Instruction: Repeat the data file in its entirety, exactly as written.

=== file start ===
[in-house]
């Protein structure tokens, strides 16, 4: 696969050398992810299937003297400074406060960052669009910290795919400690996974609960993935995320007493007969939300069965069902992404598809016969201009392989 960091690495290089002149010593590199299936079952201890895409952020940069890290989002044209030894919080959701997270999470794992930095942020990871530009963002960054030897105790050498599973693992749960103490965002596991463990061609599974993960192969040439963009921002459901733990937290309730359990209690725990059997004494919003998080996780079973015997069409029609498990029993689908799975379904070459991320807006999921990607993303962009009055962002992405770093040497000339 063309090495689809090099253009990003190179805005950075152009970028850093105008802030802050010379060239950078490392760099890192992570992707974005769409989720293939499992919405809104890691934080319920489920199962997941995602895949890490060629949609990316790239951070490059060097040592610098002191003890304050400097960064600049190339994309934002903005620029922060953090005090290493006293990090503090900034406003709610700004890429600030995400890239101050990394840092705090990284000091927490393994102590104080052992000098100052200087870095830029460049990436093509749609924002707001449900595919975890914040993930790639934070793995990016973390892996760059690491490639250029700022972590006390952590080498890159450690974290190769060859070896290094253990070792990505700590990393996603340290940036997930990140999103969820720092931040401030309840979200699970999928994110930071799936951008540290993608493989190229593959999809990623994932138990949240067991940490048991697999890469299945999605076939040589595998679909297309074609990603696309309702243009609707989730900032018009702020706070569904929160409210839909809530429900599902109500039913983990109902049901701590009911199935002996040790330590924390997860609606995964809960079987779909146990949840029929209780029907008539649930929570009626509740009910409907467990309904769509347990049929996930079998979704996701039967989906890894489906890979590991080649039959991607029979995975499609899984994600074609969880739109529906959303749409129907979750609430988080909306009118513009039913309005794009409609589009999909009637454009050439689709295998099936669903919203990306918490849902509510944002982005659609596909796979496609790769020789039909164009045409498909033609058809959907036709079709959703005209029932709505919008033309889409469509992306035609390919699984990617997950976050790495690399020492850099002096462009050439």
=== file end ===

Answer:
[in-house]
């Protein structure tokens, strides 16, 4: 696969050398992810299937003297400074406060960052669009910290795919400690996974609960993935995320007493007969939300069965069902992404598809016969201009392989 960091690495290089002149010593590199299936079952201890895409952020940069890290989002044209030894919080959701997270999470794992930095942020990871530009963002960054030897105790050498599973693992749960103490965002596991463990061609599974993960192969040439963009921002459901733990937290309730359990209690725990059997004494919003998080996780079973015997069409029609498990029993689908799975379904070459991320807006999921990607993303962009009055962002992405770093040497000339 063309090495689809090099253009990003190179805005950075152009970028850093105008802030802050010379060239950078490392760099890192992570992707974005769409989720293939499992919405809104890691934080319920489920199962997941995602895949890490060629949609990316790239951070490059060097040592610098002191003890304050400097960064600049190339994309934002903005620029922060953090005090290493006293990090503090900034406003709610700004890429600030995400890239101050990394840092705090990284000091927490393994102590104080052992000098100052200087870095830029460049990436093509749609924002707001449900595919975890914040993930790639934070793995990016973390892996760059690491490639250029700022972590006390952590080498890159450690974290190769060859070896290094253990070792990505700590990393996603340290940036997930990140999103969820720092931040401030309840979200699970999928994110930071799936951008540290993608493989190229593959999809990623994932138990949240067991940490048991697999890469299945999605076939040589595998679909297309074609990603696309309702243009609707989730900032018009702020706070569904929160409210839909809530429900599902109500039913983990109902049901701590009911199935002996040790330590924390997860609606995964809960079987779909146990949840029929209780029907008539649930929570009626509740009910409907467990309904769509347990049929996930079998979704996701039967989906890894489906890979590991080649039959991607029979995975499609899984994600074609969880739109529906959303749409129907979750609430988080909306009118513009039913309005794009409609589009999909009637454009050439689709295998099936669903919203990306918490849902509510944002982005659609596909796979496609790769020789039909164009045409498909033609058809959907036709079709959703005209029932709505919008033309889409469509992306035609390919699984990617997950976050790495690399020492850099002096462009050439």